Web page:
• Deutsche Bank Among German Firms Hit by Deepening Turkey Row (Bloomberg) A German government warning to companies against doing business with Turkey has put some of the country’s biggest firms on notice. Deutsche Bank AG, Siemens AG and Volkswagen AG are among the German companies with deep roots in Turkey that date back many decades. German manufacturers also have numerous factories in the country that employ thousands of workers, leaving them vulnerable to the deterioration in diplomatic relations that has intensified in recent days.

Germany on Friday dismissed a list of 678 “items and accusations" from Turkey involving German companies as “not concrete," declining to investigate further. The deepening dispute -- with Foreign Minister Sigmar Gabriel announcing a “re-orientation" of policy toward Turkey -- prompted a lobby of German exporters to say the threat to business was “real." The two countries’ trading ties were worth more than $36 billion last year, with more than 6,800 German firms currently operating in Turkey.


  • Bank project offers Palestinian women independence (Al Monitor) On July 5, the Ramallah-based National Bank (TNB) launched its latest version of Hayati (My Life), a program that targets women. The privately owned bank first introduced the program in 2015, focusing on savings accounts and offering a limited number of 0% interest loans for modest amounts. The revamped program, the first of its kind in Palestine, offers comprehensive banking services for women, including accounts of all types, credit cards and low-interest housing, personal, car and small-business loans.


  • India shines brighter on NASA map, China feels slighted (The Economic Times) China's growing unease with India reached an absurd level when it tied itself in knots trying to prove that India looking brighter than China does not mean it is more electrified. An indicator of electrification, a map from NASA's Earth’s City Lights project shows India shining brighter than China at night. However, China’s state-sponsored People's Daily Online quibbles that it's China that should look brighter because it's more electrified than India. See first article under China below.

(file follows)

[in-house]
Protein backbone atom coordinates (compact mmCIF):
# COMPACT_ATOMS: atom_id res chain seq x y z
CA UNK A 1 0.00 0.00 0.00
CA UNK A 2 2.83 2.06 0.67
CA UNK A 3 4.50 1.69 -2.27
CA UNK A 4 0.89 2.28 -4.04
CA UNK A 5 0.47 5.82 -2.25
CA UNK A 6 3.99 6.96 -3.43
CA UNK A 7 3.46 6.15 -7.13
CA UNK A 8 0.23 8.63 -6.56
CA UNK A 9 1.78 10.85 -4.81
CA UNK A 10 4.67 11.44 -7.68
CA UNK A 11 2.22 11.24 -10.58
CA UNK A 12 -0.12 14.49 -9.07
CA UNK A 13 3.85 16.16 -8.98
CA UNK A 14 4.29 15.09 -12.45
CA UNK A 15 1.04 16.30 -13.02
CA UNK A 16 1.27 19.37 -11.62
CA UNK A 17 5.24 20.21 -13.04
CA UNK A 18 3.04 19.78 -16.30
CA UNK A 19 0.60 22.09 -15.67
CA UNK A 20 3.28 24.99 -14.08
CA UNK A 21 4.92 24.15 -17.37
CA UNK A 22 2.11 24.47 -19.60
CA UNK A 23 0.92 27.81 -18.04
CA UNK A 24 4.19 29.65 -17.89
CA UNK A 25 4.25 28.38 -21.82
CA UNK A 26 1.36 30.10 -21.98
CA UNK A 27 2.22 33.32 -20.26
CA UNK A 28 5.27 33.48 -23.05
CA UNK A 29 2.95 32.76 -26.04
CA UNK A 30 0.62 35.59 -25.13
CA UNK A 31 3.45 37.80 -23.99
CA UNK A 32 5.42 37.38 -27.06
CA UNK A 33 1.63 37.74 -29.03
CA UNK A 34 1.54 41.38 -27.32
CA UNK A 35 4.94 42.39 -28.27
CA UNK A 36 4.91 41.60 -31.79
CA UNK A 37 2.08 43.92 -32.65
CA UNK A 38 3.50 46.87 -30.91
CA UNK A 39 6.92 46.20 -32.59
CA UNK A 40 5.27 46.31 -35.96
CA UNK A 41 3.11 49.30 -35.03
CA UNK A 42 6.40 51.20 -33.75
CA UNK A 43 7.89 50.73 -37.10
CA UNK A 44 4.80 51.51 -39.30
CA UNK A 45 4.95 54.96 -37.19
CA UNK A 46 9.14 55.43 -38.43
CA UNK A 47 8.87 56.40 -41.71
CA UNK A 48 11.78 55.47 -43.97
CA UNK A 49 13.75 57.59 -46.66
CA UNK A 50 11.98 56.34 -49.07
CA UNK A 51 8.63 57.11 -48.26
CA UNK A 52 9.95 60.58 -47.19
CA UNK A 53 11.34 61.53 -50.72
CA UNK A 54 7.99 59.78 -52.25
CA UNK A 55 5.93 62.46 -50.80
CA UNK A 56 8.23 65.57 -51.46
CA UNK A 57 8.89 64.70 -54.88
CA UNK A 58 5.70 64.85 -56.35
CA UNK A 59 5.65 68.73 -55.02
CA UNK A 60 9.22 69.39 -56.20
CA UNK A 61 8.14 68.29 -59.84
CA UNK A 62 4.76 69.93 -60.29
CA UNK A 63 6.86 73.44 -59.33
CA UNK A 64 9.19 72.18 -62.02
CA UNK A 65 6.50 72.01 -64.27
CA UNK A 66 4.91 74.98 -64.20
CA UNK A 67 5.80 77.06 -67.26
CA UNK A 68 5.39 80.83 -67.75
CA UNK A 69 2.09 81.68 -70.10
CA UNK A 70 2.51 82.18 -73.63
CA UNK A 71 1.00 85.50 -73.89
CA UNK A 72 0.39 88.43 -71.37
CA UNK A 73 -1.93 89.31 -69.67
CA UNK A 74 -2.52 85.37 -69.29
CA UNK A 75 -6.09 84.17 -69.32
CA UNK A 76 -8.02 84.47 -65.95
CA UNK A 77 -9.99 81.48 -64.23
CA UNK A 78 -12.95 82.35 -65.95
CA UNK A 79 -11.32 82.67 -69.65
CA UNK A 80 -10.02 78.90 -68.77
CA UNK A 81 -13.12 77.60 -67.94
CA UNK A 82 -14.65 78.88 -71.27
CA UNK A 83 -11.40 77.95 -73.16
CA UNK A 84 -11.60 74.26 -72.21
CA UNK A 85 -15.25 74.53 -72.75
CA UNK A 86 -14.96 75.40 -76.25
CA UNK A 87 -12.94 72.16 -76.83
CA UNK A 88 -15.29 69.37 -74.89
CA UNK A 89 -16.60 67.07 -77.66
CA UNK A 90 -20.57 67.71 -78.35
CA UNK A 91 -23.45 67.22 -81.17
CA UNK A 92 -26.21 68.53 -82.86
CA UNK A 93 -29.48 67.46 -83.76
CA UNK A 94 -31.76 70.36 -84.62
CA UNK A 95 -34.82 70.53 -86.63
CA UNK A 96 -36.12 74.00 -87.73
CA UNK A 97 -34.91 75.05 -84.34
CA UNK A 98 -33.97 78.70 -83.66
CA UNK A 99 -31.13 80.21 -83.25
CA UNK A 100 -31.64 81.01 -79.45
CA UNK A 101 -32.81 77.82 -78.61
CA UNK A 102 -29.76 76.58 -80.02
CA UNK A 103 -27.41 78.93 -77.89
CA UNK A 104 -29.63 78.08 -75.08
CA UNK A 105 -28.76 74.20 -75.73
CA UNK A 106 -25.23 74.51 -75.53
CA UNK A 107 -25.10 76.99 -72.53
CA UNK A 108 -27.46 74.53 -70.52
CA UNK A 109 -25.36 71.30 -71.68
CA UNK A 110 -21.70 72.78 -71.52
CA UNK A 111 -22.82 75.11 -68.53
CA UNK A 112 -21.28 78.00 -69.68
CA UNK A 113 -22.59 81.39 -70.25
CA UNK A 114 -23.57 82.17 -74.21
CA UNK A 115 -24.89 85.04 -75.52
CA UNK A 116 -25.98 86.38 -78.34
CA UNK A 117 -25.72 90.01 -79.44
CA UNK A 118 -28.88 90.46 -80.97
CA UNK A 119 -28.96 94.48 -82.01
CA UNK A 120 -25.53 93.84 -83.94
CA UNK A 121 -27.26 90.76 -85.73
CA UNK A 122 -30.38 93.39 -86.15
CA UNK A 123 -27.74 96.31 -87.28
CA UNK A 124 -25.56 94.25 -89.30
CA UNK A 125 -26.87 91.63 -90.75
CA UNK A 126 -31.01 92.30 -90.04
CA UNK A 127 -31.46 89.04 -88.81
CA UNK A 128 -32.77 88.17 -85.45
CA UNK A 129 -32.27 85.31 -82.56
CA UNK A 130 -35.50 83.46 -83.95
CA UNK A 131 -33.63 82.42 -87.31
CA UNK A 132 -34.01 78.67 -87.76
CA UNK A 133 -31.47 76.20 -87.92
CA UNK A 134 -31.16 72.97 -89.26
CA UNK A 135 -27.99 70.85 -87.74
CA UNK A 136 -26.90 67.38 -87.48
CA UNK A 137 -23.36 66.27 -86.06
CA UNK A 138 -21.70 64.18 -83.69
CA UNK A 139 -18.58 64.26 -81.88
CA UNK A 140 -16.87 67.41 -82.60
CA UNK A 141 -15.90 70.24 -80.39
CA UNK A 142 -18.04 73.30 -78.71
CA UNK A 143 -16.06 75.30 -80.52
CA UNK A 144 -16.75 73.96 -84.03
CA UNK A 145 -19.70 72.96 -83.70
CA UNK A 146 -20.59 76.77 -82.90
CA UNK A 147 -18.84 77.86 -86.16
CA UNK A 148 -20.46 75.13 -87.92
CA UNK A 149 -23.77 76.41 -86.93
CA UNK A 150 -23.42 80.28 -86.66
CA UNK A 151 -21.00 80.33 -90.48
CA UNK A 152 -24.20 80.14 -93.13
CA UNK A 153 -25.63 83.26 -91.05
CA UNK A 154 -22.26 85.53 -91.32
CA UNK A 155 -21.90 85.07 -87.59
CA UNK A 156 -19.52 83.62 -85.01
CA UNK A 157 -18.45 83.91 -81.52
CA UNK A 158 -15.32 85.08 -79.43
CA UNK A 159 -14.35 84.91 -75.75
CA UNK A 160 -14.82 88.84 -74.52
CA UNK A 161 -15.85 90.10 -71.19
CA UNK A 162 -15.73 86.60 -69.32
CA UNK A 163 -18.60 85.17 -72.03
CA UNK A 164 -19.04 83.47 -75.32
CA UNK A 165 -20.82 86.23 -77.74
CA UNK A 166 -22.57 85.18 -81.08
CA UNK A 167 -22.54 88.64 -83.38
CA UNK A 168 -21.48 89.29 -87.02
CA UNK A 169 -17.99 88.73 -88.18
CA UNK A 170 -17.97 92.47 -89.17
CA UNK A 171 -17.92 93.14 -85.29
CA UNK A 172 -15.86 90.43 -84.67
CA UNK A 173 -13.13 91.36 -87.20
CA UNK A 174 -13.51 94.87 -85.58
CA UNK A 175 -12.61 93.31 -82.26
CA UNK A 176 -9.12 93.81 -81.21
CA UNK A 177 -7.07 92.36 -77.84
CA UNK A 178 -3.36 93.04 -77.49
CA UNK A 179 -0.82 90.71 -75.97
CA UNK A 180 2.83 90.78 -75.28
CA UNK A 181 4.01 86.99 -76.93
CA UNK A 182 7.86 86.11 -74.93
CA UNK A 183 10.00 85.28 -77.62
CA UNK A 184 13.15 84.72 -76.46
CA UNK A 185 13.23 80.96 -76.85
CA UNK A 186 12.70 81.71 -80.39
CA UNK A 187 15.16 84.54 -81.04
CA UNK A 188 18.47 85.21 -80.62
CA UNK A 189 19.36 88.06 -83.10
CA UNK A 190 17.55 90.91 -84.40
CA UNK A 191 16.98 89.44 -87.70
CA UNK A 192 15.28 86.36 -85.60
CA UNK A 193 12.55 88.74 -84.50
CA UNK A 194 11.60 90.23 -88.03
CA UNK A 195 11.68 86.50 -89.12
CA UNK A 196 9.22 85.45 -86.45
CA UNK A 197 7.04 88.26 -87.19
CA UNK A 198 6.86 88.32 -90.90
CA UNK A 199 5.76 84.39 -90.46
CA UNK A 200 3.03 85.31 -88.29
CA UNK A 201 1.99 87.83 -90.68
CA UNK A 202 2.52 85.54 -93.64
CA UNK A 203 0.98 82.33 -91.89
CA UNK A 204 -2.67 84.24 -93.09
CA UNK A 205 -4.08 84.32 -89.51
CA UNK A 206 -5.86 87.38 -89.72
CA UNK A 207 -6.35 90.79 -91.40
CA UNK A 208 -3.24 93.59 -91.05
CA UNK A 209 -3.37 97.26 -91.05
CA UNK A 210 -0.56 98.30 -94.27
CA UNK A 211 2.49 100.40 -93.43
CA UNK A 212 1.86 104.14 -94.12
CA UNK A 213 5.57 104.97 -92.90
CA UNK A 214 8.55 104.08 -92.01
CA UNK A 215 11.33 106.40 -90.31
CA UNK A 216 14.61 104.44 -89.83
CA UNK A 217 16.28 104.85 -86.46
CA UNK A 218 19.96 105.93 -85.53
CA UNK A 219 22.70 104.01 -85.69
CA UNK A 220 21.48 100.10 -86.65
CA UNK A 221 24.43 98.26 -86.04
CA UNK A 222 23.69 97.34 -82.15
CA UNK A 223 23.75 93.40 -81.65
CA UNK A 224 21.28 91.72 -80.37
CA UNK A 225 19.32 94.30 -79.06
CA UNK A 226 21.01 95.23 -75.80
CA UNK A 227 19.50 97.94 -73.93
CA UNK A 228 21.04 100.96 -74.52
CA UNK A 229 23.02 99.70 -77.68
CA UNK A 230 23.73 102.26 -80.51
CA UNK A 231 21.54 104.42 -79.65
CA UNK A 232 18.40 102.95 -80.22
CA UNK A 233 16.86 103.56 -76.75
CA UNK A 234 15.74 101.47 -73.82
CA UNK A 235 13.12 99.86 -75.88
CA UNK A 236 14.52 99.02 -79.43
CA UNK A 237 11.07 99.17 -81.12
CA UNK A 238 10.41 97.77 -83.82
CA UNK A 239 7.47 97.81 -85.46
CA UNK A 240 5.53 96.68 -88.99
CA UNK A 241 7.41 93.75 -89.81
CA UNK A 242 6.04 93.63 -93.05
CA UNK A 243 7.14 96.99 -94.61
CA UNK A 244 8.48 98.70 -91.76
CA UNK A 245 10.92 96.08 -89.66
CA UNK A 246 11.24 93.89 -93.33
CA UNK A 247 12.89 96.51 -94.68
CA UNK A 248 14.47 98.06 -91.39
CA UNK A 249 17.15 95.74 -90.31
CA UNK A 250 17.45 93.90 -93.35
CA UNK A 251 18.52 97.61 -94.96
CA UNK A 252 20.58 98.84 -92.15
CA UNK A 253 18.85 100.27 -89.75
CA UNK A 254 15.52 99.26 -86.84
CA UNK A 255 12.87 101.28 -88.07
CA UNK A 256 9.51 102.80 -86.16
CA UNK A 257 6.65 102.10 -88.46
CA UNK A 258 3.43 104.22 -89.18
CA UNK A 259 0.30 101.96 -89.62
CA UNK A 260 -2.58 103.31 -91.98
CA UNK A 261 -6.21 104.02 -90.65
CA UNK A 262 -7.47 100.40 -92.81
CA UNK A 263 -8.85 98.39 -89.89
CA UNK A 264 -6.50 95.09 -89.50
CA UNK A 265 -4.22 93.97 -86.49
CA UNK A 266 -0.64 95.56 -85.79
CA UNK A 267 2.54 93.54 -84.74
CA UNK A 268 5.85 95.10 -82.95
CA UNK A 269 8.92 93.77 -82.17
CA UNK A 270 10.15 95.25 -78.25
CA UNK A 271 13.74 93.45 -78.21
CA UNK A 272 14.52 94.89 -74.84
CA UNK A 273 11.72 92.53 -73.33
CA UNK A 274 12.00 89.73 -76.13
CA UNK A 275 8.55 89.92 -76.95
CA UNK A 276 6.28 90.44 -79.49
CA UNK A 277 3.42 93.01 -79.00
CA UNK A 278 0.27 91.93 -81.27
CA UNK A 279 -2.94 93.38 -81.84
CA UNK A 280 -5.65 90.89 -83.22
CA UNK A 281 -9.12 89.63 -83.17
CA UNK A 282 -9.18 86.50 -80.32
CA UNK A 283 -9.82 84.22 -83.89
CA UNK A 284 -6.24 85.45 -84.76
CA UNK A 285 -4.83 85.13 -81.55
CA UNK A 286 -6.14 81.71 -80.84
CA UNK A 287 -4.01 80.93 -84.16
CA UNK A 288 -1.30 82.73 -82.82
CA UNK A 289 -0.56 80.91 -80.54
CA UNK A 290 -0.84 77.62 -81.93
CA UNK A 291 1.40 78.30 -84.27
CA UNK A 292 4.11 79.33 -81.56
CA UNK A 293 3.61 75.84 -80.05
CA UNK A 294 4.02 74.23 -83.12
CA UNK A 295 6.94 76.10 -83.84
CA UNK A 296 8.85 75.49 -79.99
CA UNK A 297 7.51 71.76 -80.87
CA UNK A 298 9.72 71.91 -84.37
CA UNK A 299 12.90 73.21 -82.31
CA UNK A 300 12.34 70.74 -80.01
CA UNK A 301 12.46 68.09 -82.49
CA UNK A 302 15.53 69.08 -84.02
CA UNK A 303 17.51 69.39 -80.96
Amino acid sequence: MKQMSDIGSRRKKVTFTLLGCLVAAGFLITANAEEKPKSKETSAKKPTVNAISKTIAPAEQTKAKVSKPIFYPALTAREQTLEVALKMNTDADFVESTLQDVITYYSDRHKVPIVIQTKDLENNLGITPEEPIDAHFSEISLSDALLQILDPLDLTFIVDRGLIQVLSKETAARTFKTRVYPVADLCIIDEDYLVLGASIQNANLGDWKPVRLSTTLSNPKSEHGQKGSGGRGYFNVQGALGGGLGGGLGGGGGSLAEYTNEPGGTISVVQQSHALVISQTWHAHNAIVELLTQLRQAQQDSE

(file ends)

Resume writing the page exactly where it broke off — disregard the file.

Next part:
• Doklam Standoff: Misunderestimating Bhutan’s Sovereignty (The Wire) Hat tip to Sanjeev Kulkarni. Today, as two Asian powers face off with Bhutan at the centre of this delicate situation, the outcome will show whether the Asian century has a chance to be a peaceful one, or whether it will replay the violence of the colonial period.

As the Doklam plateau stand-off continues well into its second month, analysts in India, China and globally have focussed primarily on the India-China interaction. Those that have mentioned Bhutan - the Doklam plateau dispute is between Bhutan and China - have characterised Bhutan as either a protectorate, a state whose relationship with India limits its sovereign actions, or merely as a vassal state being bullied by India. These characterisations ignore Bhutan’s long history of fighting for its sovereignty as well the reasons (and context) in which Bhutan has pursued its special relationship with India.

Click for larger image.


  • India looks brighter than China on a map, but really it’s not (People's Daily Online) The State Grid Corporation of China has provided three reasons for why India shines brighter than China in the Earth’s City Lights of image, a NASA project to map urbanization. According to the Shanghai based media outlet The Paper, India has more plains than China and is surrounded by seas on three sides, which makes the lights appear brighter. See map image under India, above. Below is a light nmap that this article argues is a better representation of electrification of the two countries.


  • Toronto tears down elderly man's $550 staircase, promises to build new one for $10K (National Post) Hat tip to Sig Silber. Toronto city workers tore down a controversial wooden staircase on Friday morning after it sparked a debate about “ridiculous" infrastructure costs. A 73-year-old retired mechanic built the wooden staircase that led from a public parking lot on Bloor Street into Tom Riley Park in Toronto’s west end after the city estimated that the project would cost between $65,000 and $150,000. Adi Astl (pictured below on a section of the steps) visits the park every day with his partner, Gail Rutherford. He said he was tired of seeing his neighbours injure themselves going down a steep hill into the park that hosts a community garden. He thought the city’s estimate was “just not right," so he decided to build the stairs himself. The were constructed in a single day, on June 22, with the help of a homeless man he hired. It all cost just $550. The city declared the steps to be unsafe and took them down.